At room temperature, baby formula prepared from powder, concentrate, or ready-to-use should be kept for no longer than two hours. If the baby formula has been warmed, discard after one hour.

      Refrigerated baby formula prepared from powder should be kept for no longer than 24 hours if stored at 35°-40°F (2°-4°C). If prepared from concentrate or ready-to-use, baby formula should be kept for no longer than 48 hours if stored at 35°-40°F (2°-4°C).

       

      Related: Formula Storage and How Long Formula Is Good For

      How long does Enfamil® Ready-to-Use formula last, and how do I store Ready-to-Use formula once it's prepared?

      The expiration date for Enfamil® ready-to-use baby formulas can be found on the side of the container or product label.

      Follow the storage guidelines below once ready-to-use baby formula is prepared for use.

      When your ready-to-use baby formula is refrigerated:

      • Store at 35°-40°F (2°-4°C) for no longer than 48 hours before feeding.

      When your ready-to-use baby formula is sitting at room temperature:

      • Keep no longer than a total of two hours. If the bottle has been warmed, discard formula after one hour.

      After feeding begins:

      • Feed ready-to-use baby formula within one hour or discard. Do not refrigerate for later feedings.

       

      Related: Formula Storage and How Long Formula Is Good For

      Do you have a formula for babies with Colic?

      If protein allergy is the suspected reason for your baby's colic, your baby’s doctor may recommend our Nutramigen® Liquids or Nutramigen® with Enflora LGG® Powder. Both formulas are nutritionally complete and provide protein which has been extensively "broken down" into smaller pieces. These smaller pieces are very unlikely to cause a reaction in babies who may be sensitive to whole protein and have been clinically proven to resolve colic quickly.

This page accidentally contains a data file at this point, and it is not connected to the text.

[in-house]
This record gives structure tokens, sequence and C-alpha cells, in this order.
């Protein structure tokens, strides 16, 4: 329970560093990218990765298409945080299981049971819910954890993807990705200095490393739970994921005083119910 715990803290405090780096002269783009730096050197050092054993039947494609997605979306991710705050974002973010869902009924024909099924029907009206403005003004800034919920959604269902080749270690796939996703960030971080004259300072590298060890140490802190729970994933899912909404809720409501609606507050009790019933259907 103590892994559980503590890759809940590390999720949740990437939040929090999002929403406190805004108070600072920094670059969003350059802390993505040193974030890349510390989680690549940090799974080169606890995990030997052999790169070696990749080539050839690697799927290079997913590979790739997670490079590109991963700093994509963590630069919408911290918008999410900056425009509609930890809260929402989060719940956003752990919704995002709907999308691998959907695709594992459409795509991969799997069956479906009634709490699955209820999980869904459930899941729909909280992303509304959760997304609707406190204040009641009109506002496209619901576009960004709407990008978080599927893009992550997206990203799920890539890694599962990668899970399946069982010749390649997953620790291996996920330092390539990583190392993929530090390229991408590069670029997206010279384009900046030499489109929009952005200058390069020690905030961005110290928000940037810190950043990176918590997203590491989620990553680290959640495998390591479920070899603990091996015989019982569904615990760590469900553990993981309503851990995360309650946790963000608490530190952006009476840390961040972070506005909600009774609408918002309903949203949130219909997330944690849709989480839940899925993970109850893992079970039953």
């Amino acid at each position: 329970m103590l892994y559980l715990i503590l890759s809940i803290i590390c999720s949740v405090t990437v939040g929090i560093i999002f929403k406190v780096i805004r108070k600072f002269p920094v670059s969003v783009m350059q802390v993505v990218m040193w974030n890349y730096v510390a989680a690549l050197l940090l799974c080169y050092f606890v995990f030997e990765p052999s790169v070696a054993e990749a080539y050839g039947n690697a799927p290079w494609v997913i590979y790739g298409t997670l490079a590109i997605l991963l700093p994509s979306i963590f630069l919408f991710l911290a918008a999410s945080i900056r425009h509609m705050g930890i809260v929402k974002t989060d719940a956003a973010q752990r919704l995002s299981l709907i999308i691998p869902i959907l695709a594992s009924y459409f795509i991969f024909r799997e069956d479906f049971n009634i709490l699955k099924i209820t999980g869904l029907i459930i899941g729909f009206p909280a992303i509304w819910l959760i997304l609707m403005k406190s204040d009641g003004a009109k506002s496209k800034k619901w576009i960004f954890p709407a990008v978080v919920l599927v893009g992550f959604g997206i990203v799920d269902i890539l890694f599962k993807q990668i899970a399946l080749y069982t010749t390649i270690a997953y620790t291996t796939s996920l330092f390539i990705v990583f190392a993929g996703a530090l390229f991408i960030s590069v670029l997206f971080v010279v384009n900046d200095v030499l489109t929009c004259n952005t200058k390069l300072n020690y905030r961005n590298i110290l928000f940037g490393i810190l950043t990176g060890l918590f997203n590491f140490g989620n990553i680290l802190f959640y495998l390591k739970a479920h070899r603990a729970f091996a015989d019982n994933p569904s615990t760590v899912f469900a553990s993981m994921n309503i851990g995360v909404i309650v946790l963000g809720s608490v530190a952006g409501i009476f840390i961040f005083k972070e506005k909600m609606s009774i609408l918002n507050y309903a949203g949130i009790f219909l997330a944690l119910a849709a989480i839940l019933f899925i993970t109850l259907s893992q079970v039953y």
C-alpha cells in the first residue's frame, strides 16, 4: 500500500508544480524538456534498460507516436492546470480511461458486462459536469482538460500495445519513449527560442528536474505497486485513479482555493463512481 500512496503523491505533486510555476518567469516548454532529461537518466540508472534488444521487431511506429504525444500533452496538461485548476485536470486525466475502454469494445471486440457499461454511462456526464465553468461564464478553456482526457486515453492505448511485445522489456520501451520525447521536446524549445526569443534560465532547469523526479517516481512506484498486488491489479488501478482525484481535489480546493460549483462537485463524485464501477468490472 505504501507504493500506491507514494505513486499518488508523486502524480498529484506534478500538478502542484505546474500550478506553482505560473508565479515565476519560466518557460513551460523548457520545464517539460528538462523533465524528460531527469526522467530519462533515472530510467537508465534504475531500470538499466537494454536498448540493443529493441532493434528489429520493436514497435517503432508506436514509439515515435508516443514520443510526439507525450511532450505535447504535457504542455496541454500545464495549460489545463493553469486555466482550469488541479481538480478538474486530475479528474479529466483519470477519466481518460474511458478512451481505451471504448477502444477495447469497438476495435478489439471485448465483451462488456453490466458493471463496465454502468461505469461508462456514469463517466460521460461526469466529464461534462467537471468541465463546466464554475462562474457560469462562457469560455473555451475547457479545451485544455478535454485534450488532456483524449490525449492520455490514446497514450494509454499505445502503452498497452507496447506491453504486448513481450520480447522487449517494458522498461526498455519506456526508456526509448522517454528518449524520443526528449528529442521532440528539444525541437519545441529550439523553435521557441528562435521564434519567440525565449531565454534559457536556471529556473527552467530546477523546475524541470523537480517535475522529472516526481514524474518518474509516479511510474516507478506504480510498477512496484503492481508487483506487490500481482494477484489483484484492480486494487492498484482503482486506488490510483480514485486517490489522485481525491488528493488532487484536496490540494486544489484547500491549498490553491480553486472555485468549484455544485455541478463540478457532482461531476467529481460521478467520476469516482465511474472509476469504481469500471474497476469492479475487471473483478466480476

Related: Get Fast Relief* from Colic due to Cow's Milk Allergy by Switching to Nutramigen® Infant Formula

      How long can I expect to receive benefits from Enfamil Family Beginnings®?

      If you signed up before your baby’s due date, we would expect you to receive mail around your baby’s due date, and although communications will vary, they are usually sent throughout your baby’s first two years.

       

      Related: Baby Formula Coupons & Free Formula Samples

      What is considered "trace amounts of genetically engineered material"?

      We work with our suppliers to source non-GMO ingredients for our formulas. However, there are a number of ways that trace amounts of genetically engineered materials (often referred to as GMO) might be present in our products, such as manufacturing proximity, fermentation and processing aids or enzymes used in production.  Mead Johnson takes steps to limit the potential for the inadvertent introduction of genetically engineered materials during our production processes, such as segregating non-GMO ingredients and flushing or cleaning the production lines before non-GMO formulations are manufactured, but Mead Johnson recognizes that our efforts and those of our suppliers cannot ensure the complete absence of genetically engineered materials.